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  1. #1
    Join Date
    Feb 2006
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    Question ISO and "the Flash"

    I was doing some flash work, last night, and was using Manual Settings on the camera to adjust the pictures.

    Okay, BEFORE everyone rolls their eyes and says, "Oh my God, not MANUAL!"

    Yes ... if you want control ... there is nothing like a little MANUAL camera persuasion. But, I think I'm fighting an "automatic" problem between the flash and the camera.

    Scenario:

    First (MASTER) 580EX atop the Canon EOS 20D
    Second (SLAVE) 580EX on a tripod footed monopod, off to the right of the subject.

    So, there I am with an 85mm f/1.8 lens ... got my aperture (f/2.8-3.2) set for the depth of field I am looking for ... speed set to sync (1/160 sec.) with the elex flashes.

    Foosh! - Hmmm, looks a little too bright. ISO=400. I adjust down ...

    Foosh! - Hmmm (<- Don's evaluation speak). ISO=200 Looks really about the same. I adjust down.

    Foosh! - "Uh, this sucks." ISO=100 And the darn image is definitely not looking like two full stops down, in my estimation.

    (I cannot even imagine fighting this with film, as the ISO is set for the entire roll. There is no between-shots adjustment, without removing it and slipping another roll in)

    I believe the E-TTL components are "automagically" adjusting for my camera-only manual adjustments to the exposure. In other words, as I ramp down the ISO ... the flashes are cranking up their intensity. Anyone else noticing this kind of "automated" response when using Canon Strobes?. Should I set the master and slave flashes also to "M mode" (manual flash) to force them to "lock" at full power (or some lesser setting - that I manually input) and not have them "float"?

    I also could throw the ST-E2 Speedlight Transmitter at the situation and ratio the two flashes to get what I want, but I would like a little more conclusive answer as to why the shot appears as though the ISO change is being ignored ... or worse yet, adjusted for.

    I suppose I could meter at the subject and see what is happening with intensity, but because this is such a snappy and quick bunch of folks ... perhaps someone else could shed some intellligent light on this situation. I'm still learning the flash ropes, this week.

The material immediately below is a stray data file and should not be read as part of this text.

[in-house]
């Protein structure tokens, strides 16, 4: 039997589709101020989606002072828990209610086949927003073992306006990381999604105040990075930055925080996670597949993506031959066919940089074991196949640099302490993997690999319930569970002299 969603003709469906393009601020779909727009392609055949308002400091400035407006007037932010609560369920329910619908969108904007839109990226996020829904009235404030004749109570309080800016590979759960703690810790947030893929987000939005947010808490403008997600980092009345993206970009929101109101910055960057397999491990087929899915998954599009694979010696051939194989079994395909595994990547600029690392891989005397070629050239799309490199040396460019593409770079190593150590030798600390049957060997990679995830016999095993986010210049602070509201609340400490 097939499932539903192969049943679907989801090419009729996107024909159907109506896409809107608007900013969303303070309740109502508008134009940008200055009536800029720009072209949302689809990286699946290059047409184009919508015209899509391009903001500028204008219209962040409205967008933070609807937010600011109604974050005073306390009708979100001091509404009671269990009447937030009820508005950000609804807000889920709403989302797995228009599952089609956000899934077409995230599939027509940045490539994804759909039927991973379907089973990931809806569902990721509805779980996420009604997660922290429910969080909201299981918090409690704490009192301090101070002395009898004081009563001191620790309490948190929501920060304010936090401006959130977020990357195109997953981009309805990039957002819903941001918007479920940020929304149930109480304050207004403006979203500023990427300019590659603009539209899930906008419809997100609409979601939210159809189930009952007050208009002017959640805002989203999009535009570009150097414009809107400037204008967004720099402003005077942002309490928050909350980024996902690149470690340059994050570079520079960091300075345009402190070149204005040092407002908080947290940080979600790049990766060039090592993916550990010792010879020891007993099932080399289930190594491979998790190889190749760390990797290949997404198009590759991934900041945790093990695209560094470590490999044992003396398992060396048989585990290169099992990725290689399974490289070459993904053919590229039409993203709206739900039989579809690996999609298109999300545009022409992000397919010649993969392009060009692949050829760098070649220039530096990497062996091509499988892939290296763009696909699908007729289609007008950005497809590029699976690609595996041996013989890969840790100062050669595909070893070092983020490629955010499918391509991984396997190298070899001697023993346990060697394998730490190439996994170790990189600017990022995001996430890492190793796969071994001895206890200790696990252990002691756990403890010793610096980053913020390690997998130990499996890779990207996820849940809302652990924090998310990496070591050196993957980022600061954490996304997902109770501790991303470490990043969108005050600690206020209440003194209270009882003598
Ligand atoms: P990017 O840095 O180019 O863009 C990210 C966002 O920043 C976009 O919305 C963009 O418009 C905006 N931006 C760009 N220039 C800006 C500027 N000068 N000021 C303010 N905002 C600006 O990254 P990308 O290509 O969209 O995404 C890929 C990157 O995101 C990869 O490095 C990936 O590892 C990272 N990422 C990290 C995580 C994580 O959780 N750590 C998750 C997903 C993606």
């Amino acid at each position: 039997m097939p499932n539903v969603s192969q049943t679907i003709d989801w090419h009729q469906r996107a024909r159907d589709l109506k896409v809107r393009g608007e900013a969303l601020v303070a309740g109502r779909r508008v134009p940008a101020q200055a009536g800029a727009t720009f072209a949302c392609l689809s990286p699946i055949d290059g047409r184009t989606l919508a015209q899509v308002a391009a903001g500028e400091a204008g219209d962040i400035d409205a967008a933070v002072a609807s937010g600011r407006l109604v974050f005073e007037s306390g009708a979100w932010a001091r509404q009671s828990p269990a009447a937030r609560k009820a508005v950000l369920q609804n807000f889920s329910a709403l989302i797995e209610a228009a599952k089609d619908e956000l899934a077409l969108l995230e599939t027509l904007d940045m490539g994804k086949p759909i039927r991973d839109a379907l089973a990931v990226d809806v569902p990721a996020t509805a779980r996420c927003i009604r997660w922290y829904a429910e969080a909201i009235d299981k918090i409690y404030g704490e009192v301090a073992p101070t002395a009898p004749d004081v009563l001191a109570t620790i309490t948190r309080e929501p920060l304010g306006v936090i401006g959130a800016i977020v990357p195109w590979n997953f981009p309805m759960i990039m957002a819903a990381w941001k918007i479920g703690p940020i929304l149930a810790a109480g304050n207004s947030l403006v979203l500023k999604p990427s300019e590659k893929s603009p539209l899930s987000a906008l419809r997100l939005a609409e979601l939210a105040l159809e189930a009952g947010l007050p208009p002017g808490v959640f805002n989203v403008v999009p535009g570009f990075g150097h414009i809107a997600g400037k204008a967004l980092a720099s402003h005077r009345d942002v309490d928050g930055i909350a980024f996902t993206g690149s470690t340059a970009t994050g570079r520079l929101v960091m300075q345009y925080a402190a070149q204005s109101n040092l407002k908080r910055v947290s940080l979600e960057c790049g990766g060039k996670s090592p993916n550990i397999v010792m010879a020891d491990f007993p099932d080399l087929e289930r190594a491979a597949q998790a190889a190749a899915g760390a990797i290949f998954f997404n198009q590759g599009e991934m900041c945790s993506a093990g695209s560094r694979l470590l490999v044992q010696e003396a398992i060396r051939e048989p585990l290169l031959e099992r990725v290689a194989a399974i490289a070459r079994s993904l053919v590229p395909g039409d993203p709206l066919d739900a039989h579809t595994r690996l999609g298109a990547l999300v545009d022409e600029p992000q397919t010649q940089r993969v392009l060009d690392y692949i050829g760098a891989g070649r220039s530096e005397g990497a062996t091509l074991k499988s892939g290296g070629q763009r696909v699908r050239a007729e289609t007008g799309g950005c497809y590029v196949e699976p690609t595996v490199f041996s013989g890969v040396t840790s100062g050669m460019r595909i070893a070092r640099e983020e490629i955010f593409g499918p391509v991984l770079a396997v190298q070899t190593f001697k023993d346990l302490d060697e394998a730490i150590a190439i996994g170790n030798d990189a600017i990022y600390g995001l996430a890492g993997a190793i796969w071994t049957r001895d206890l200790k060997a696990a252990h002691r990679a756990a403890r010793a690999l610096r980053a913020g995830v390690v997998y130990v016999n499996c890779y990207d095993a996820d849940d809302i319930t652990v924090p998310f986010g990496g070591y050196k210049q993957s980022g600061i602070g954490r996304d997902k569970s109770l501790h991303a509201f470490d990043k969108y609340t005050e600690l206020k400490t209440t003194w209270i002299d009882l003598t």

Last edited by DonSchap; 08-31-2007 at 08:16 AM.
    Don Schap - BFA, Digital Photography
    A Photographer Is Forever
    Look, I did not create the optical laws of the Universe ... I simply learned to deal with them.
    Remember: It is usually the GLASS, not the camera (except for moving to Full Frame), that gives you the most improvement in your photography.

    flickr & Sdi

  2. #2
    Join Date
    May 2006
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    Kitchener, ONT, Canada
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    I've run into the exact same thing you are seeing Don. The ETTL flashes compensate for what they decide are bad choices on your part....

    You have two choices. 1 - Use Flash exposure compensation to force the flashes to lower their power (not sure how this will affect a 580 set as slave).

    2 - As you suggested, put the flashes in M mode, and set them yourself.

    I love having the option of using flashes, but they make the process SO much more complicated.
    My best pics on Flickr

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  3. #3
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    Feb 2006
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    Red face The dark side of lighting ...

    Thanks for confirming my suspicions, Dusty.

    I was considering bringing in the big guns - the twin 750W strobes, as they have knobs on the side that control intensity and go off without E-TTL information, but I wanted to get a handle on this "automagic" nonsense, because it really plays hell with the creative aspect of this effort.

    I guess what I am saying is that it is YOU that needs to manage your light, not the darn camera. We're not all lighting invalids. LOL
    Last edited by DonSchap; 08-31-2007 at 10:57 PM.
    Don Schap - BFA, Digital Photography
    A Photographer Is Forever
    Look, I did not create the optical laws of the Universe ... I simply learned to deal with them.
    Remember: It is usually the GLASS, not the camera (except for moving to Full Frame), that gives you the most improvement in your photography.

    flickr & Sdi

  4. #4
    Join Date
    Jun 2007
    Location
    Oklahoma
    Posts
    530
    Don, You may have convinced me to stay with my old slr flash. I was contemplating getting a new 580EX, but if it works better with manual settings, that is what I do anyway. I grew up on manual flash settings with my film slr's and it seems to work fine with the digital format. My 25 year old flash has auto settings for iso and such, but I have always used the manual setup on the camera. If I used auto settings I'd be starring at the camera like a cow looking at a new gate
    Spook

  5. #5
    Join Date
    Aug 2004
    Location
    Northern Colorado, USA
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    2,225
    Don,

    I'm not sure I can specifically answer your question, because I don't know if I have all the facts. I'm presuming you were changing the ISO on the camera, but since the flash units were in an automatic mode, I would expect they would simply compensate for the difference in sensitivity. In other words, when you told the camera to change ISO from 400 to 200, the flash was told also, so it simply used more power for the now less sensitive film.

    Instead of changing the sensitivity, if you had set flash compensation, that should have fixed your problem directly. Unfortunately, I'm not familiar with the Canon flash system (my old A-1's flash was purely manual), so I don't know how to do this.

    On my Nikon, I'd do it like this: